Grief, Guilt, Toleration & Reality.

Grief, Guilt, Toleration & Reality

I have been struggling the last several months with all three of these words.

Grief: The pain of mind produced by loss, misfortune, injury, or evils of any kind; sorrow, regret.

Guilt: Remorse caused by feeling responsible for some offense.

Toleration: The act of tolerating; the allowance of that which is not wholly approved.

Reality: Actual being or existence of anything; truth; fact; in distinction from mere appearance.

We all go through waves of these words at times.  Sometimes there are just a few “matters” that haunt us and other times there are a multitude of “matters” that finally disturb us to the point where we need to surrender all the emotions in order to pick up and move forward. 

Ok, I know you all know the meaning of these words- I just had to type them so they are here for me when I need them.  

The experienced while watching Dorothy go through this disease is sometimes overcome with thoughts of guilt- guilt that I cannot do more that I am- or can I? 

  Should I take her in and take care of her 24-7.

Should I live my life to help her live the rest of her days out?  

Grief follows – with the fact that she is sick, and she is not going to get better at all. 

She will never be who she was in mind. 

The dragging on of her life seems so unfair.  

The Toleration and Reality finally ground me again so I can get back to normal.

The toleration that this —is the way it is, and I cannot change it or fix it in any way.        

The Reality that it’s okay. This is the way it is. This will pass. I am doing all that I am capable of.

The Way It Is- Bruce Hornsby & the Range

I was rereading my posts- to see if I could find anything that I’d said before -to help bring me back up from my hole I was stuck in- and I found this.   I like it, so I’m going to share again.

Acceptance=the willingness to tolerate a difficult or unpleasant situation (Webster)

We need to dig deep for this first step- most times, what’s hard to accept certain situations -that life has thrown our way.

Faith = the substance of things hoped for, the evidence of things not seen (Hebrews 11:1)

We need this to understand that there are things we cannot feel, touch, or see- but they exist.

We all have this- I feel my faith through my intuition- I just know it to be so.

Strength = the emotional or mental qualities necessary in dealing with situations or events that are distressing or difficult. (Webster)

We need to have this to continue to stay grounded and be prepared. I believe if you will stand in the “superhero pose” (feet apart, hands on hips, shoulders back, head held high) right before you need your strength the most- it’s always there for you.

It’s heartbreaking -dealing with a terminal ill loved one.  They seem to have lost Acceptance, Faith, and Strength.  The caregivers/family members still carry it– till the end.  

It will be okay.

Love & Light,

Cheryl Doreen

Another Fall

I got a call Friday night that mom had fallen.  They don’t know what happened or when it happened.  Because they are not with her 24/7- they are only there when needed.    They wanted to call 911 and send her to the hospital via ambulance.   My stance is still the same.  No, don’t send her, I’ll be there as soon as I can.  I don’t understand how they think that it’s okay to send a dementated person to the emergency room by themselves and expect anything good to come out of it.   – See post from last January when they sent her to out to emergency room during Covid for an upset stomach.   )-:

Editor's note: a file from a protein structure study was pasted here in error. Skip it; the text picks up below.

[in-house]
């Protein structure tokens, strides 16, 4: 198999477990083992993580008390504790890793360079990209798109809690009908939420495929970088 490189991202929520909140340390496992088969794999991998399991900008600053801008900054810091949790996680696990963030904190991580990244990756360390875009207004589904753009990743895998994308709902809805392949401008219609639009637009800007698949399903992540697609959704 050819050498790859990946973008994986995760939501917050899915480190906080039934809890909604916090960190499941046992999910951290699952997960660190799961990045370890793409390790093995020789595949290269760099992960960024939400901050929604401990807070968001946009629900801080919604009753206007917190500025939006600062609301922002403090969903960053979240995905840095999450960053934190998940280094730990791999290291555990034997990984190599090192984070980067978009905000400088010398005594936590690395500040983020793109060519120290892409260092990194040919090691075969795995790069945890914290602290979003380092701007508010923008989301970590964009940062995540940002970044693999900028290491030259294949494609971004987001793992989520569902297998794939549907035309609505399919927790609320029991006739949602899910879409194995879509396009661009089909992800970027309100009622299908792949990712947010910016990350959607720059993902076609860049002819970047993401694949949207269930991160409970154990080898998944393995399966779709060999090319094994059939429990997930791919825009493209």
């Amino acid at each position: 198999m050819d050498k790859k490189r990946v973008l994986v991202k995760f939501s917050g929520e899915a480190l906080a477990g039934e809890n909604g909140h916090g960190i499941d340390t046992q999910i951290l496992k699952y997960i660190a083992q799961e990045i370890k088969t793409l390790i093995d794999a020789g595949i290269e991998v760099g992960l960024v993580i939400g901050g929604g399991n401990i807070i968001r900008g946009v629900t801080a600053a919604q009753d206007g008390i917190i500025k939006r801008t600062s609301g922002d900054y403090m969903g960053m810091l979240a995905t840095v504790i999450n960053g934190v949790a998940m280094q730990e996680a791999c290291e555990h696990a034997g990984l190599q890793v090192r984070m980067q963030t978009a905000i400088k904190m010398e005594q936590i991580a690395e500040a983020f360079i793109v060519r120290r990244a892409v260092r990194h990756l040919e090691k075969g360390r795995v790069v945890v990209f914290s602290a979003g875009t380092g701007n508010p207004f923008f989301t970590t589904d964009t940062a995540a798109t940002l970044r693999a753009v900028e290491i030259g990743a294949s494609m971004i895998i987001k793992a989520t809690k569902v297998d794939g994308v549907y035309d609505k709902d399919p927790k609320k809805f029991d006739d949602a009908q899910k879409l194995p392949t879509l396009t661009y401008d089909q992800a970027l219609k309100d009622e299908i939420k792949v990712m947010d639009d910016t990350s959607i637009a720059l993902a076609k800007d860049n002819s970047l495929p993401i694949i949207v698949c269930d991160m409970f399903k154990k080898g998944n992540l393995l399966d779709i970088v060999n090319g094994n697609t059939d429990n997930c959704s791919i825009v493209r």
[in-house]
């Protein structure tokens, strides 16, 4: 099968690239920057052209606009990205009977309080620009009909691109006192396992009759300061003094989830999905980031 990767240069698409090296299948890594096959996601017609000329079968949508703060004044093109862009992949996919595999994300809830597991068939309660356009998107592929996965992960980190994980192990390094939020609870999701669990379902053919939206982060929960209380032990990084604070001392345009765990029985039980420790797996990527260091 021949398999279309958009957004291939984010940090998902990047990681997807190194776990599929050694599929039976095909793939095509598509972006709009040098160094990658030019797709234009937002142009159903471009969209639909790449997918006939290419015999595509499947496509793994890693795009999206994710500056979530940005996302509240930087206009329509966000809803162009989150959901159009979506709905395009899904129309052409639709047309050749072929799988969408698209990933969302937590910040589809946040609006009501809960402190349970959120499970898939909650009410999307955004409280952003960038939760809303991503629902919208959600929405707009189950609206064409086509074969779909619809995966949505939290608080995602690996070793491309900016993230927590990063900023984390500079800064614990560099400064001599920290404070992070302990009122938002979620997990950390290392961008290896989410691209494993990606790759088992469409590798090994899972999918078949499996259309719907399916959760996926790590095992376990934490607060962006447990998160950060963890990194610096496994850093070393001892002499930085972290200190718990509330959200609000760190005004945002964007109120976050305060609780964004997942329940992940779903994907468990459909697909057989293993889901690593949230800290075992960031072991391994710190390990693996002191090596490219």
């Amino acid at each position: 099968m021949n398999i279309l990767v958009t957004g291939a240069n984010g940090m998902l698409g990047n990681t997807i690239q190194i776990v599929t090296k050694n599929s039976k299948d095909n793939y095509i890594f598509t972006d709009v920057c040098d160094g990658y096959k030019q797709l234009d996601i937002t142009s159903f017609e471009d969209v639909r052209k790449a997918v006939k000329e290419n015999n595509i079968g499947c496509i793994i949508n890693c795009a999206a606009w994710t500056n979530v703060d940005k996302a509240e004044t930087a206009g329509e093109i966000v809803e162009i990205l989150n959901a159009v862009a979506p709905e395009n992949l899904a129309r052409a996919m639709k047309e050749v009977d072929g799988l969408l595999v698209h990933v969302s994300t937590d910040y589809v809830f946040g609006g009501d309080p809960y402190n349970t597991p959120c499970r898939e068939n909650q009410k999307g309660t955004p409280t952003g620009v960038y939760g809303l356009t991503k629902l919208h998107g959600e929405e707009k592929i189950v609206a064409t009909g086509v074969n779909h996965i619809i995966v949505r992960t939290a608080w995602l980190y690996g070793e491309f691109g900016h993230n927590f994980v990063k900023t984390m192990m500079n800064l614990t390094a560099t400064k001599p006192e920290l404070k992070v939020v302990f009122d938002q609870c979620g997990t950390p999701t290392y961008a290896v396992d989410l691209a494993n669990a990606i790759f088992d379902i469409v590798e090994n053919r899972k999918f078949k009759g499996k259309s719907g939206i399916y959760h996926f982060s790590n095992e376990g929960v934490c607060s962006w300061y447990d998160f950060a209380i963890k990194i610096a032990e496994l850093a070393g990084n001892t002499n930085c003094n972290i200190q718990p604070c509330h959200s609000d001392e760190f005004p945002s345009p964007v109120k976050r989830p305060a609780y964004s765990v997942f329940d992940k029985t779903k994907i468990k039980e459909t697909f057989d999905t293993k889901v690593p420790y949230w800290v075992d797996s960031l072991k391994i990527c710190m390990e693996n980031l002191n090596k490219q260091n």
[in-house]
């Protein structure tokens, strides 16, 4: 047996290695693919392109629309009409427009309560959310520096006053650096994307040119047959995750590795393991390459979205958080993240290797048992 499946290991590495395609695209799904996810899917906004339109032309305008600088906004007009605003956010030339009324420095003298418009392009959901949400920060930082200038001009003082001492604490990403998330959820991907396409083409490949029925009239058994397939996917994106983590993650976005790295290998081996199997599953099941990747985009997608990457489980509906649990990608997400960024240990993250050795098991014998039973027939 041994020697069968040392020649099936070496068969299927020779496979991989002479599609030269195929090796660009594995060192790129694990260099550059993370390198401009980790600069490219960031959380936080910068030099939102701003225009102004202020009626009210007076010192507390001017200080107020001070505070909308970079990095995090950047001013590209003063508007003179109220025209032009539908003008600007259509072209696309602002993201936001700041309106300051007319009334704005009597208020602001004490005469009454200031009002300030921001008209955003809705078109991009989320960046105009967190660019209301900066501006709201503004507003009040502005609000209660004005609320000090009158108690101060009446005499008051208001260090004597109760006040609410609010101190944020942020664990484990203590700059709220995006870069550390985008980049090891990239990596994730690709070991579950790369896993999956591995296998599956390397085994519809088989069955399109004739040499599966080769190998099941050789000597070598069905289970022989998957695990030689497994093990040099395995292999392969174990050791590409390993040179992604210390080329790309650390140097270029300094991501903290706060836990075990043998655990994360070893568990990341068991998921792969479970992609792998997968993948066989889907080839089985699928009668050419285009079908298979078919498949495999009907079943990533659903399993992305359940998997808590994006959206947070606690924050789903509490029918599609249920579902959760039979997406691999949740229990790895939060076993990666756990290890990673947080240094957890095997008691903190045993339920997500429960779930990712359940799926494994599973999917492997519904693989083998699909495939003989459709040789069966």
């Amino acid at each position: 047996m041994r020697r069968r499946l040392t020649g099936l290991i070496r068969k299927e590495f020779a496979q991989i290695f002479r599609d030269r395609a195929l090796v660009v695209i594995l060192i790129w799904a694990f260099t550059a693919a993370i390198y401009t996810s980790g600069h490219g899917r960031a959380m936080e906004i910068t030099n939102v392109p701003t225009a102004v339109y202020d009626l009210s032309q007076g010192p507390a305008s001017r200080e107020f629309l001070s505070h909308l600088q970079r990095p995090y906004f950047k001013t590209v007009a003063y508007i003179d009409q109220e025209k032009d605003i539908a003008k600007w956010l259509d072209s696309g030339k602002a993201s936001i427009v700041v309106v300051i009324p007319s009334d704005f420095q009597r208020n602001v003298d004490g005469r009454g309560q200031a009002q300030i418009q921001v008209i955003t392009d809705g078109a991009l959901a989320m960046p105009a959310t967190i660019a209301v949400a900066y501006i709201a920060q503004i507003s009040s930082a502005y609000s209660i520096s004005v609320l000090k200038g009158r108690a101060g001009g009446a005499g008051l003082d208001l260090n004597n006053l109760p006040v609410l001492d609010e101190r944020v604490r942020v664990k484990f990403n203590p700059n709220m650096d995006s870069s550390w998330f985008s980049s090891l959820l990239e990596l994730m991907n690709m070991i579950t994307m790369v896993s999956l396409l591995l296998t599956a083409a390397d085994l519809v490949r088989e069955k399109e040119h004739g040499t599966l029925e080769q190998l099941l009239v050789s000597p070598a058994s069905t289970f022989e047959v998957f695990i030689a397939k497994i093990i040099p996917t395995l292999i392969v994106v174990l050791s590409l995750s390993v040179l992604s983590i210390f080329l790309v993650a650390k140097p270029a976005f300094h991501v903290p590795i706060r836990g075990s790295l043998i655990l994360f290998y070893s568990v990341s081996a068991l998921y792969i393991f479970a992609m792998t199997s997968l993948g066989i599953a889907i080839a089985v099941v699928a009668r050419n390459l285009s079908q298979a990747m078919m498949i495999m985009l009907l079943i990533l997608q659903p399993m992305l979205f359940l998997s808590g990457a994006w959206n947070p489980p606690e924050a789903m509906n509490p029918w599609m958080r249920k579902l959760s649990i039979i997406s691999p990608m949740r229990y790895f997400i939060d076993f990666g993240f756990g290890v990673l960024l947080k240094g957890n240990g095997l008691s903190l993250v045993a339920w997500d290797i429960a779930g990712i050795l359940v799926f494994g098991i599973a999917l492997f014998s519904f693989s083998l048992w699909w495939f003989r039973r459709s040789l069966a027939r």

I was there within 30 minutes- Dorothy was in her room with a “care giver” sitting up and they were talking.  They did take her vitals, and all was good.   She had a large bump on the back of her head and some bleeding.  She had dried blood in her hair which made it look worse than it was.    I asked if they had given her a pain pill, which they had not, I ask them to give her one which they did right away. 

I helped mom to the bed, laid her face down and not having any first aid kit with me- I used what was available.   Warm water and paper towels. There was some “bed pads “that I put on her pillow to keep it from getting wet and I tried to clean up the cut to see what was happening.   I asked the care giver if they had a first aid kit, and he went to see.   A nurse came back with him with some sterile spray and some gauze squares.  I told the nurse that I would deal with mom, because I know they are not allowed to do so.  I got her cleaned up and decided that she did not need to go to the hospital.  The nurse had called Hospice – mom is under their care- and the Hospice nurse was a few hours out- at this time it was 9:30 P M.   I expressed to the Hospice Nurse that there was no need to come tonight and asked if she would come the next morning at 8:00. 

The entire time Dorothy kept saying her head, neck and back hurt and wanted to know what happened.  She had no idea she fell, even after telling her numerous times.   The pain pill was kicking in, I helped her in her PJs and put her to bed.   She was asleep within a few minutes of the PJ’s going on.

I had to sign a few papers stating I declined for Dorothy to go to the Emergency Room and that I took full responsibility.   I had to write down my conversation with the Hospice Nurse and sign that as well.     On the way home I spoke with God and told him I knew that it was up to him, either Dorothy died that night due to a brain bleed or she would not. Either way I’d be okay with whatever the outcome was.

Paul and I went returned the next morning in different cars- not knowing what to expect.  We arrived at  7:15- mom was up, dressed and walking around.  She said that she was hungry and that her head hurt.  She told me to look at the bump on the back of her head.  How did it get there?  How did it happen?   We talked about it. She of course has no recollection.